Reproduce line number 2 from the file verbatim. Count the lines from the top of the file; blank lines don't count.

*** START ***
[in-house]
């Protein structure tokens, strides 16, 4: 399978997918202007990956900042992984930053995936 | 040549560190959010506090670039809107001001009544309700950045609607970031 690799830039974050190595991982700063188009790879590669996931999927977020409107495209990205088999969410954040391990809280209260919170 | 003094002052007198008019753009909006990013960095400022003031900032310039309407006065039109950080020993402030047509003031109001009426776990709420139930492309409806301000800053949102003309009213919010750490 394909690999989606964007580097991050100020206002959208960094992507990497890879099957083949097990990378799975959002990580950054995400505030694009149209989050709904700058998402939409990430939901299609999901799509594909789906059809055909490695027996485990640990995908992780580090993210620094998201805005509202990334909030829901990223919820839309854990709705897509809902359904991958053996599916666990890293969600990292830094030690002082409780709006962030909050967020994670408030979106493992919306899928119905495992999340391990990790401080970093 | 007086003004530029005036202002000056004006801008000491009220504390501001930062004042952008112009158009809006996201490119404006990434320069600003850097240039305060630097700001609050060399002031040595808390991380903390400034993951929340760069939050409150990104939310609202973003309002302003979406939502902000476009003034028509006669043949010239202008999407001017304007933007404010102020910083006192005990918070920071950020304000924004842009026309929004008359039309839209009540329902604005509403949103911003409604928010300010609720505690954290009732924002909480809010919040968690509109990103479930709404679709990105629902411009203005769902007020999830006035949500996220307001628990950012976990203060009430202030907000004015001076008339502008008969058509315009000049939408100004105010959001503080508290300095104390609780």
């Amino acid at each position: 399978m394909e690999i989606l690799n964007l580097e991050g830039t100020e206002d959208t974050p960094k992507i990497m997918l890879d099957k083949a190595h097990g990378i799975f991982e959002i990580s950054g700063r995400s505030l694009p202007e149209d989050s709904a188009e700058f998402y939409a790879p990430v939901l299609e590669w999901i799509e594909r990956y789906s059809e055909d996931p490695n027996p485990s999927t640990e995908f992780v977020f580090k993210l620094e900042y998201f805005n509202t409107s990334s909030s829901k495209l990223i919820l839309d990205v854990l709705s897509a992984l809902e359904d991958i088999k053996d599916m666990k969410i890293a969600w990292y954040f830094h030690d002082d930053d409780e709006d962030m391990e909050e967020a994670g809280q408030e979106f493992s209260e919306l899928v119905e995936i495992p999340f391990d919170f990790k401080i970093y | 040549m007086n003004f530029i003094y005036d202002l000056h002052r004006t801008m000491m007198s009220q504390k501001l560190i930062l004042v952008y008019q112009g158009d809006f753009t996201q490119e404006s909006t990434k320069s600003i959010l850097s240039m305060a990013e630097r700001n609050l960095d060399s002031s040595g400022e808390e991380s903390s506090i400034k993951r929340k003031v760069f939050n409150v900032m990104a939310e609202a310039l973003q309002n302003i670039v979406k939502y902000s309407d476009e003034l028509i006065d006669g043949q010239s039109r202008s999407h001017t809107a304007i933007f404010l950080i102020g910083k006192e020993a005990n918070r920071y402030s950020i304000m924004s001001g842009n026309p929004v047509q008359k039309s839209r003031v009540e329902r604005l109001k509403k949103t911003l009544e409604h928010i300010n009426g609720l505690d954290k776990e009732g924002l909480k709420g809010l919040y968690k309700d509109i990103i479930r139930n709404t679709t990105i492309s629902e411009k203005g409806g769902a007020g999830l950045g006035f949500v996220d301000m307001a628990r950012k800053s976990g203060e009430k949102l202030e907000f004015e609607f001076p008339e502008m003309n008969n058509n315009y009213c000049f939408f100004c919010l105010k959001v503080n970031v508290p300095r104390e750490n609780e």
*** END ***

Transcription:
């Protein structure tokens, strides 16, 4: 399978997918202007990956900042992984930053995936 | 040549560190959010506090670039809107001001009544309700950045609607970031 690799830039974050190595991982700063188009790879590669996931999927977020409107495209990205088999969410954040391990809280209260919170 | 003094002052007198008019753009909006990013960095400022003031900032310039309407006065039109950080020993402030047509003031109001009426776990709420139930492309409806301000800053949102003309009213919010750490 394909690999989606964007580097991050100020206002959208960094992507990497890879099957083949097990990378799975959002990580950054995400505030694009149209989050709904700058998402939409990430939901299609999901799509594909789906059809055909490695027996485990640990995908992780580090993210620094998201805005509202990334909030829901990223919820839309854990709705897509809902359904991958053996599916666990890293969600990292830094030690002082409780709006962030909050967020994670408030979106493992919306899928119905495992999340391990990790401080970093 | 007086003004530029005036202002000056004006801008000491009220504390501001930062004042952008112009158009809006996201490119404006990434320069600003850097240039305060630097700001609050060399002031040595808390991380903390400034993951929340760069939050409150990104939310609202973003309002302003979406939502902000476009003034028509006669043949010239202008999407001017304007933007404010102020910083006192005990918070920071950020304000924004842009026309929004008359039309839209009540329902604005509403949103911003409604928010300010609720505690954290009732924002909480809010919040968690509109990103479930709404679709990105629902411009203005769902007020999830006035949500996220307001628990950012976990203060009430202030907000004015001076008339502008008969058509315009000049939408100004105010959001503080508290300095104390609780």